I have no issue with the likes of the RIAA to pursue people on their own using existing copyright laws and in CIVIL court. Much like DirecTV is doing right now with satellite violators. What I DO take issue with is the .gov feeling that it is now somehow responsible to track down these offenders and create additional laws where current ones will suffice. A waste of .govs time and a waste of my money.
The problem is the technology and legal structure is outdated compared to that of the lawbreakers. Their has to be a choice made between certain industries with susceptible products losing money and us slowly losing more privacy. I dont have to tell you which situation I favor continuing. Since people who value privacy donate less money to campaigns than billion dollar industrys you can guess which situation congress favors continuing. Particularly statist fools like Senator Hollings.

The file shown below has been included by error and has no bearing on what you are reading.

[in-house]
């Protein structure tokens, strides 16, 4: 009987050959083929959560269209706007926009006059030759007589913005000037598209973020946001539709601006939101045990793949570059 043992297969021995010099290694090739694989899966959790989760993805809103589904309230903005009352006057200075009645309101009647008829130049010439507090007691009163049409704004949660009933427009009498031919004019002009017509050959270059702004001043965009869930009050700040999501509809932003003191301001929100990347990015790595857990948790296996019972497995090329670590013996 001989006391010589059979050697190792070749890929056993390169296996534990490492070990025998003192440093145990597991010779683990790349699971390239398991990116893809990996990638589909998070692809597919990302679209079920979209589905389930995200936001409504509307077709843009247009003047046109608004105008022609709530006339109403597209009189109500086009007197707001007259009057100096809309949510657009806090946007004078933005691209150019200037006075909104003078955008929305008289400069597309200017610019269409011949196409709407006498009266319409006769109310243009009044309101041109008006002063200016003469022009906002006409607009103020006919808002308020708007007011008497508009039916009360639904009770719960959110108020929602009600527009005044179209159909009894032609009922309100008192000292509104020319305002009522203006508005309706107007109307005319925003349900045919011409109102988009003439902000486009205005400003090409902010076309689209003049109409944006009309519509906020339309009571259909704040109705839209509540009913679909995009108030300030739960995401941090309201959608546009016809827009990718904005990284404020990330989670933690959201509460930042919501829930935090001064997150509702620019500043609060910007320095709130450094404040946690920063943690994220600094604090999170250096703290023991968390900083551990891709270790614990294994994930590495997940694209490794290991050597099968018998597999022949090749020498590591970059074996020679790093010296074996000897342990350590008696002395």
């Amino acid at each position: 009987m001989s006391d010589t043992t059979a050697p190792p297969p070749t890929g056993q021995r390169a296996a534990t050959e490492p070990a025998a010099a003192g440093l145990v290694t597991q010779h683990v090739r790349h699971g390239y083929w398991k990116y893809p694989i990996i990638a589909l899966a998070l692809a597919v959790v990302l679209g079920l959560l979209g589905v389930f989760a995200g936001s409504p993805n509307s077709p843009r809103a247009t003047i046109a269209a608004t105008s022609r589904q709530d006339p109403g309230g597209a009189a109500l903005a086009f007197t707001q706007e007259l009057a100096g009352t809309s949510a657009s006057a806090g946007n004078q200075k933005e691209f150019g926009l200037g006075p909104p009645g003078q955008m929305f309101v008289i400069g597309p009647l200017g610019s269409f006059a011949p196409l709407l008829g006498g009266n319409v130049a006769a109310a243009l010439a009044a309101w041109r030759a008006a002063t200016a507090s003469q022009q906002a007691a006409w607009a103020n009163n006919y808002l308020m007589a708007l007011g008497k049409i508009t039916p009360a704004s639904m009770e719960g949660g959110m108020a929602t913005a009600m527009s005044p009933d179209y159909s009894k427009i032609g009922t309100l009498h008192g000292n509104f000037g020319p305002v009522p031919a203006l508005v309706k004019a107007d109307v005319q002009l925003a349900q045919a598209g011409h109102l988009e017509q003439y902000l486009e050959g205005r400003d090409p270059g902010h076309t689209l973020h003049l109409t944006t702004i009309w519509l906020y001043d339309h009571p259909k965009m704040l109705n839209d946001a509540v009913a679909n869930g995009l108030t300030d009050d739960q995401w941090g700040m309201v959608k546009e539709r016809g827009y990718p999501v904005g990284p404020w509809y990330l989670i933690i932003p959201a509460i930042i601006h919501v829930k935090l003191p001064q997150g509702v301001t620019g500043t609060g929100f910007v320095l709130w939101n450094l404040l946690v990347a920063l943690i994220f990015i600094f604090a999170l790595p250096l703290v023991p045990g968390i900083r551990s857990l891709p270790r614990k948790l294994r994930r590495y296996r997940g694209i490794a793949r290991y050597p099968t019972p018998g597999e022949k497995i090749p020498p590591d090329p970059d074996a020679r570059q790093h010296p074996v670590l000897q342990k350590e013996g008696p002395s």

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The intellectual property on the CDs is theirs to do with as they wish, and to sell on whatever terms they wish.

The copyrighting of the encryption used is a good idea - it pushes the MEANS of pirating the data out of the mainstream.

The creator of the intellectual property has the right to dictate the terms by which a user uses it - it is part of their price. Why they would want to control this more and more in an era where pirating a movie is easier than going to the store is obvious.

Any new laws in this respect is the government respecting and enforcing these new pricing types.